There are many ways to regard the past, from a source of salvation to cause for disgust. Particularly controversial is the matter of pop music’s heritage, because pop has always read from the gospel of what’s happening now. Don’t trust anyone over 24, counsels 20-year-old MTV, and everything from the electric guitar to the multiplatinum status of the Beatles’ 1 has been decried by would-be futurists. Citing the chart success of Aerosmith, Eric Clapton, and the Fabs a few months ago in Slate, Washington Post Book World Senior Editor Chris Lehmann warned that not even “our putative youth culture—once our most reliably tradition-hostile venue of expression—afford[s] any refuge from the sclerotic hand of the past.”

Maybe, but I don’t see any pop-cult Khmer Rouge massing in the hills to banish over-40 rockers. The last such group, the ravers, has been reduced to just another niche market, most notable for its favored music’s suitability for car commercials. (How many electronica-oriented festivals or package tours have been canceled this summer? I’ve lost count.)

Implicit in the glorification of the New is progress, and 2001 has not been a great year for that. Computer, Internet, and other hi-tech companies—supposed paradigms of advancement—are stalling, shrinking, and collapsing, and the putative president of the United States is bigger on ’80s revivalism than are the reunited Go-Go’s. If things are getting better, where and how? A new compilation of post-rock bands from this spring’s All Tomorrow’s Parties festival in Camber Rye, England, matter-of-factly announces that this is “an era in which the original artform is now exhausted or in some cases redundant.”

In rock music, the last few months have been dominated by a diverse crop of compilations and reissues, including Nuggets II: Original Artyfacts From the British Empire & Beyond, as well as discs by Radio Birdman, Neu!, Buffalo Springfield, Echo & the Bunnymen, the Yardbirds, Roxy Music, and Lush. Let’s talk about the latter two, not because of the music they contain but because of the way they present it: backward.

Whether you deplore 1—and/or its chart triumph—you have to admit that it followed the expected course: from start to finish. Not so The Best of Roxy Music, which opens with 1982’s “Avalon” and retrogresses, in order, back to 1972’s “Re-Make/Re-Model,” or Ciao! Best of Lush, which runs backward from 1996’s “Ladykillers” to 1989’s “Etheriel.” By flipping the traditional chronology, these two albums upend the customary notion of progress in rock—from fresh or amateurish or primitive to received or professional or fully realized.

Memento, of course, didn’t invent backward, sideways, or upside-down chronology. Modernist novelists started fracturing traditional narrative a century ago, and filmmakers began emulating them some 50 years later. Still, even anthologies of writers such as Faulkner and Joyce tend to compile their work chronologically. Although the latter toyed with time—Finnegans Wake takes the form of a mythic loop, reflecting Giambattista Vico’s theory of cyclical history—his work is usually presented with the assumption that it advanced in one direction: forward.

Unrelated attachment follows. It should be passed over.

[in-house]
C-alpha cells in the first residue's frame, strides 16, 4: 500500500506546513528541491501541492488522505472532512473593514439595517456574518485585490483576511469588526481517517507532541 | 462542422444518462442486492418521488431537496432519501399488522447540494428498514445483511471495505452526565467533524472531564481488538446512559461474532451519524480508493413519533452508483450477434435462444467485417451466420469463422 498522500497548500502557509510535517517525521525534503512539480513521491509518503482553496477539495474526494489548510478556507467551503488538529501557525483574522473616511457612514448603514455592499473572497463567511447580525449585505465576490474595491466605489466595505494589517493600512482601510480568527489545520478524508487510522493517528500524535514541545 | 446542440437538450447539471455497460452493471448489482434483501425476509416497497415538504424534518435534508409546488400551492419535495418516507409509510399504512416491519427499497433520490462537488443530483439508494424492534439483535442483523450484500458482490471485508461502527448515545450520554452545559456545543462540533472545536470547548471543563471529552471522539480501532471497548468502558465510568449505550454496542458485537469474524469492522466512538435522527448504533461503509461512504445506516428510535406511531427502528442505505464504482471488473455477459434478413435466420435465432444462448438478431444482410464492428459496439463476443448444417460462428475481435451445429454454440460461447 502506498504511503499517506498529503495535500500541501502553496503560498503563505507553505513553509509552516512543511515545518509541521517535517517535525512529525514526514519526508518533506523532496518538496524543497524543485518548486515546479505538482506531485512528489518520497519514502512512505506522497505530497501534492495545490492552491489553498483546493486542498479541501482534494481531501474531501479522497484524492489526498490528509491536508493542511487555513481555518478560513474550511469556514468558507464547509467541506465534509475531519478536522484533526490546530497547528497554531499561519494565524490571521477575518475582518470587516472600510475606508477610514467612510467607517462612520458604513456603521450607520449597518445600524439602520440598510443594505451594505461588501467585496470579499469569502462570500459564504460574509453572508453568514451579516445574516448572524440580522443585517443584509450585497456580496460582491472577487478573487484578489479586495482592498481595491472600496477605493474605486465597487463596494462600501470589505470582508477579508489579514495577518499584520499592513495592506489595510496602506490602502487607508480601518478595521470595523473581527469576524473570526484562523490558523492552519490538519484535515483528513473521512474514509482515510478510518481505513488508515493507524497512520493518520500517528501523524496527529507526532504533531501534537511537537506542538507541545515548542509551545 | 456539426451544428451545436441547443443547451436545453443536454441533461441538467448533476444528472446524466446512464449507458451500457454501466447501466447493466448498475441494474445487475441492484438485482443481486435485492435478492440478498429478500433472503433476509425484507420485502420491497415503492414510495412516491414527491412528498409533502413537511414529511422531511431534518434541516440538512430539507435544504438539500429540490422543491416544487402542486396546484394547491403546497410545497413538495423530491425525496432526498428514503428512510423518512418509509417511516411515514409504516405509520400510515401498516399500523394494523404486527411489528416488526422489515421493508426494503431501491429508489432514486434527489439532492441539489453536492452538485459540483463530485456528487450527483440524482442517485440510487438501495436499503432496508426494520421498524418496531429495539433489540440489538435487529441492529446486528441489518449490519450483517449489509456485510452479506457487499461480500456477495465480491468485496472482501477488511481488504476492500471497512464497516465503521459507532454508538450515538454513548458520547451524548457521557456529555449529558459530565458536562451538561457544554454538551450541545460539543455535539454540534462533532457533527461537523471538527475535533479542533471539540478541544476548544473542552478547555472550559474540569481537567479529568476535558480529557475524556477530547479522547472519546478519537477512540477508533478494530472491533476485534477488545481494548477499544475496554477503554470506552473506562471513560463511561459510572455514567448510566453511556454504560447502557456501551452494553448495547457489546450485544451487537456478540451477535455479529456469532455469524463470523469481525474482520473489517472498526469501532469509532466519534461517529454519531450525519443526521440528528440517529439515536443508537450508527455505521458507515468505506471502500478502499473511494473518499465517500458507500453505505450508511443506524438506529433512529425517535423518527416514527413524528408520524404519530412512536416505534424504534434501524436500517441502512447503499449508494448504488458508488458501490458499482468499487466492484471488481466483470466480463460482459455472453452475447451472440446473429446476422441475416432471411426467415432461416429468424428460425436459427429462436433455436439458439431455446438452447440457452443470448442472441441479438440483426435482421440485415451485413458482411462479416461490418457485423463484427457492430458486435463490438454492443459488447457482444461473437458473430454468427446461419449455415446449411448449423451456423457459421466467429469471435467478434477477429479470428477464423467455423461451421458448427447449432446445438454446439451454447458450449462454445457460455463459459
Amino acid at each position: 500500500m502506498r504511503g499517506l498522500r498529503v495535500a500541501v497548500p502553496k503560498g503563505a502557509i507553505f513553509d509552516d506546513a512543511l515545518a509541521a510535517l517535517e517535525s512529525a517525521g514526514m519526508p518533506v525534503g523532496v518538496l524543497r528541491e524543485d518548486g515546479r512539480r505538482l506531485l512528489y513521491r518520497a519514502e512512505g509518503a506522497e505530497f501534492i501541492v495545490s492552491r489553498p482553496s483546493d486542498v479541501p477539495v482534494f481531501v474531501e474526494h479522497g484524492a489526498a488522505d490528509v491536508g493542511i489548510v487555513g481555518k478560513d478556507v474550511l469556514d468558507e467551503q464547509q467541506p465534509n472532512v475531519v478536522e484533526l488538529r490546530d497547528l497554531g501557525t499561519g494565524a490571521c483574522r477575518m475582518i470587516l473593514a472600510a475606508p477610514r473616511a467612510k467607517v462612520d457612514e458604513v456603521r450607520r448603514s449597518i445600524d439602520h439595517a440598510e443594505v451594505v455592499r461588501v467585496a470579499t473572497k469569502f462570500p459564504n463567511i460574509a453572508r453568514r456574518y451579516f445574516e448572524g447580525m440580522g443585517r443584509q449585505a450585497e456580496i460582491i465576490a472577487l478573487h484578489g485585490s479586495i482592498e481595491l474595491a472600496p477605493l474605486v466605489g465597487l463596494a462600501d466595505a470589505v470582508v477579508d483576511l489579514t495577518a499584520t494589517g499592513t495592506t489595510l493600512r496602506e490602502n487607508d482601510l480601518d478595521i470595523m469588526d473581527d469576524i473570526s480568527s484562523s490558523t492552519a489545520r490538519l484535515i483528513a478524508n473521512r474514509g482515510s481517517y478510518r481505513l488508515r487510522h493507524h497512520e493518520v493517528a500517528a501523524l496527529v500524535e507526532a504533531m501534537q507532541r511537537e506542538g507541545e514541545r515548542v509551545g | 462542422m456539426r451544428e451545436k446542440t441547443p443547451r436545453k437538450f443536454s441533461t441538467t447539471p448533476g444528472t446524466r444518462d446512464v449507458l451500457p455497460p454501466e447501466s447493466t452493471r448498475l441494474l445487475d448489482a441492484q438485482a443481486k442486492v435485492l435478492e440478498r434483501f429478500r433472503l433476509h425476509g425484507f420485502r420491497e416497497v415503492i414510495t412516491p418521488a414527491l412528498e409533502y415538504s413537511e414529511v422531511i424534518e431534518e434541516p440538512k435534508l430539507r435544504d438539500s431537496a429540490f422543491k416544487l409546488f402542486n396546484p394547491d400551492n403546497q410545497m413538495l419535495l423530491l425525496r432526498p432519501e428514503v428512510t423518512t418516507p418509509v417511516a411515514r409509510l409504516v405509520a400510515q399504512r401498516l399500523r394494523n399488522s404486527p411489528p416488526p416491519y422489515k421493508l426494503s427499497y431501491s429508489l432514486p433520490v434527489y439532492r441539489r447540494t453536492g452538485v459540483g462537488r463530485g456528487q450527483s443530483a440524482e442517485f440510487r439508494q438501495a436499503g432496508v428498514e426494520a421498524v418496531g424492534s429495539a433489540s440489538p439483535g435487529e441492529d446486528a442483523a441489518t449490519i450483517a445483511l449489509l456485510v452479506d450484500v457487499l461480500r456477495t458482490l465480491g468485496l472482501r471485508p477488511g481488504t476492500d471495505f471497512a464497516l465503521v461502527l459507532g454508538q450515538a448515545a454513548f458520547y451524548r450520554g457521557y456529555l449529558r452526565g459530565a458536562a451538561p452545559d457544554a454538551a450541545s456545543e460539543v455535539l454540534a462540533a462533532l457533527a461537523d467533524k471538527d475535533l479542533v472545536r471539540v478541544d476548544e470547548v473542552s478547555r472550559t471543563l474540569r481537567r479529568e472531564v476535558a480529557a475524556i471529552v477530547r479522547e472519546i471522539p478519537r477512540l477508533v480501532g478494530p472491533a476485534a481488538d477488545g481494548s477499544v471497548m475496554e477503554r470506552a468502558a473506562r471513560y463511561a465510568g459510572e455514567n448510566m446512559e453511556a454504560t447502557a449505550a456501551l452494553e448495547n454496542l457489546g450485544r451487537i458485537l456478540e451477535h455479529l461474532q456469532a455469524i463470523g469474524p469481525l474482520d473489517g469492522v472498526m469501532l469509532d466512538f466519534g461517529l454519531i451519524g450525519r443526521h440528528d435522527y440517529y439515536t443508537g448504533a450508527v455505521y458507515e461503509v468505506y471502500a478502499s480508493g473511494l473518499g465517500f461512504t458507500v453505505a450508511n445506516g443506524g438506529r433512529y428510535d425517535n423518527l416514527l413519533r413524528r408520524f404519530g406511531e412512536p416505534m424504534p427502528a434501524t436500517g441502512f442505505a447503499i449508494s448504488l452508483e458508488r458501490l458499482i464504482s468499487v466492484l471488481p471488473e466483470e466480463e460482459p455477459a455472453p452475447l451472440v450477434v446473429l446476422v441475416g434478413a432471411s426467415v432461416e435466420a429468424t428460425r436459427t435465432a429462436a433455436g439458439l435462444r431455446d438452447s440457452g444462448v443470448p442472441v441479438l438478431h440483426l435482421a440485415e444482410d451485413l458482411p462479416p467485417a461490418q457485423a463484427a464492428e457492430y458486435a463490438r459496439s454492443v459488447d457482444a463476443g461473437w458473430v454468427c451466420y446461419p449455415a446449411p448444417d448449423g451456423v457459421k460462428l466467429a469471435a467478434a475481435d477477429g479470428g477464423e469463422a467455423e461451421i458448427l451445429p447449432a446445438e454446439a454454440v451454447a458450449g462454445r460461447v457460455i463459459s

It’s hard to say why Roxy Music and Lush decided against taking that path. For the former, the band’s later days were its most successful in the United States: After the first track, The Best of Roxy Music has nowhere to go but down in terms of American audience recognition. But that doesn’t apply to Britain, where such early songs as “Virginia Plain” were bona fide hits. As for Lush, it was always more prominent in the United Kingdom than in the United States, but audiences on both sides of the Atlantic lost interest in the band at about the same time—when singer-songwriters Miki Berenyi and Emma Anderson no longer needed a battery of effects to camouflage their limitations as guitarists. Ciao! opens with a quartet of perfectly competent songs from 1996’s Lovelife that illustrate one of the pop Luddite’s essential anti-progress scenarios: the rock band that becomes “better” and, in the process, loses most of its appeal.

Yet some sorts of progress just can’t be discounted; even the most willful primitivists learn as they go. Berenyi and Anderson really did become more skillful players, and Roxy Music became less anarchic when “nonmusician” Brian Eno departed. Expanded knowledge—about their instruments, about the recording process—can affect pop musicians’ work as much as commercial pressures, growing cynicism, simple boredom, or the flagging of their inspiration and drive.

In addition, claims of progress remain the customary rejoinder to accusations of musical frivolousness. ‘N Sync has touted its new “Pop”—produced by trance master (and former Washingtonian) BT—as a bold advance, even though it sounds like a new-jack-swing track from the late ’80s. If every “I Want to Hold Your Hand” leads to a “Strawberry Fields Forever,” then Vico was right: Pop music is an endless cycle.

If so, however, why follow it only clockwise? In their limited way, Ciao! and The Best of Roxy Music offer as credible an illustration of pop-music cycles as the 13-year theory (1954, 1967, 1980, 1993—uh, didn’t that one break down 21 years ago?). Of course, sociocultural patterns become visible only from a distance. This seemingly becalmed moment in pop’s history may actually be the crest of something. Still, at a time when nobody seems to be getting anywhere, maybe the answer is to start at the end and work forward. —Mark Jenkins

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